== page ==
I rarely get excited about internet music startups based on the description, but as soon as I heard about lala.com, I wanted to try it. People post lists of CDs they have to trade and lala.com matches them up; receiving a disc costs $1.50, which is not much more than you’d pay in postage if you did this on your own, and Lala sends you Netflix-style prepaid envelopes. It’s in beta right now and nominally invite-only, but you can sign up here without having to prove you’re special or anything.

On my Mac, the interface hangs in Safari, but works fine in Firefox. (I think I’ve been typing that sentence a lot lately.) It’s very easy to use so far. Only two problems:

1. Their database doesn’t know that (e.g.) “Grifters” and “The Grifters” are the same band. I assume that will change, but for now it may mean losing potential customers who don’t realize it.

2. The shipping guidelines include “No liner notes.” The site explains that this is because they might increase your package’s weight beyond its prepaid postage, but that problem could be solved by saying “no booklets over 8 pages”, or (better) “remove the booklet’s front cover, and include only that and the back-tray card.”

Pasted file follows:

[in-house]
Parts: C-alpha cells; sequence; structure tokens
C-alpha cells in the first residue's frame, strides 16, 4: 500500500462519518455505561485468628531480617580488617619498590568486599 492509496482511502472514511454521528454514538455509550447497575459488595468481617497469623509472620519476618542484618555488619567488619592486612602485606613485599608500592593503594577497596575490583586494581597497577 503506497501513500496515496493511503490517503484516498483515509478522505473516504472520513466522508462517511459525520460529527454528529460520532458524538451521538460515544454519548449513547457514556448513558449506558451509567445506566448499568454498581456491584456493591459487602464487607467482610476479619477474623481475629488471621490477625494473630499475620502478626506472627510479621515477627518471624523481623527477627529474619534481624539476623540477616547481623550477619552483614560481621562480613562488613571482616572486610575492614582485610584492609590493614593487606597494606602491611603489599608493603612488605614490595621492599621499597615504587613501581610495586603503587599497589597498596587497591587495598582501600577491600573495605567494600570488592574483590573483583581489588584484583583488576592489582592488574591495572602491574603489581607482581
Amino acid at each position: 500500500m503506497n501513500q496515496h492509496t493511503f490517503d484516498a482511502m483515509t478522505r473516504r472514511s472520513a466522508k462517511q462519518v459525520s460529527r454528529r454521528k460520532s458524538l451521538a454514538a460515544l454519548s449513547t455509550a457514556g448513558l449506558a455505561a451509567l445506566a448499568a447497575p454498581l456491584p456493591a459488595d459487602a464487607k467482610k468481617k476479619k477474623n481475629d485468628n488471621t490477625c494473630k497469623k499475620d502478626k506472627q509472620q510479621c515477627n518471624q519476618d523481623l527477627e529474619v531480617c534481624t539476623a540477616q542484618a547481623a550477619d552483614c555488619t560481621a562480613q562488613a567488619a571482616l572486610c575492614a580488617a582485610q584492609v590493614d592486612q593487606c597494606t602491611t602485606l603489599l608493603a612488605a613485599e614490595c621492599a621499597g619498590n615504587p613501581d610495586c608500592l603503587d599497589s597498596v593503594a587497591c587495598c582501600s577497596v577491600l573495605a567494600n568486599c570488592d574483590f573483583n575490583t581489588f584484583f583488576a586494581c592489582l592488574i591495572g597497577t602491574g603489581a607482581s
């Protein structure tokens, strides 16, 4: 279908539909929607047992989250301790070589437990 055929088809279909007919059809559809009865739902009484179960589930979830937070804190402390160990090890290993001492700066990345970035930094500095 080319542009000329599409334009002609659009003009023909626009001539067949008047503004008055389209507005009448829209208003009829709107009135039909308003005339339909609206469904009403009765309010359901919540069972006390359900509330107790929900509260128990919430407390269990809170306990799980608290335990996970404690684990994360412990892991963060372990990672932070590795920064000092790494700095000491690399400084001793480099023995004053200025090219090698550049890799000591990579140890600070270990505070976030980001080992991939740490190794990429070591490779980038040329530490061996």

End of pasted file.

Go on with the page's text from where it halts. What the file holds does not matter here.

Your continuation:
The back-tray card is essentially a fixed weight, and not including it means the recipient won’t have a spine label if they put their new disc in a jewel case. AND it generally has the most useful portion of the liner notes’ information. While not everyone cares, I would bet enough people will to matter.

I’m excited anyway.

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Wangechi Mutu

I visited SFMOMA with a friend last week; both of us were seriously impressed by the exhibition on the top floor of work by Wangechi Mutu, a young (early 30s) New York artist born in Nairobi. Ten of her pieces are here.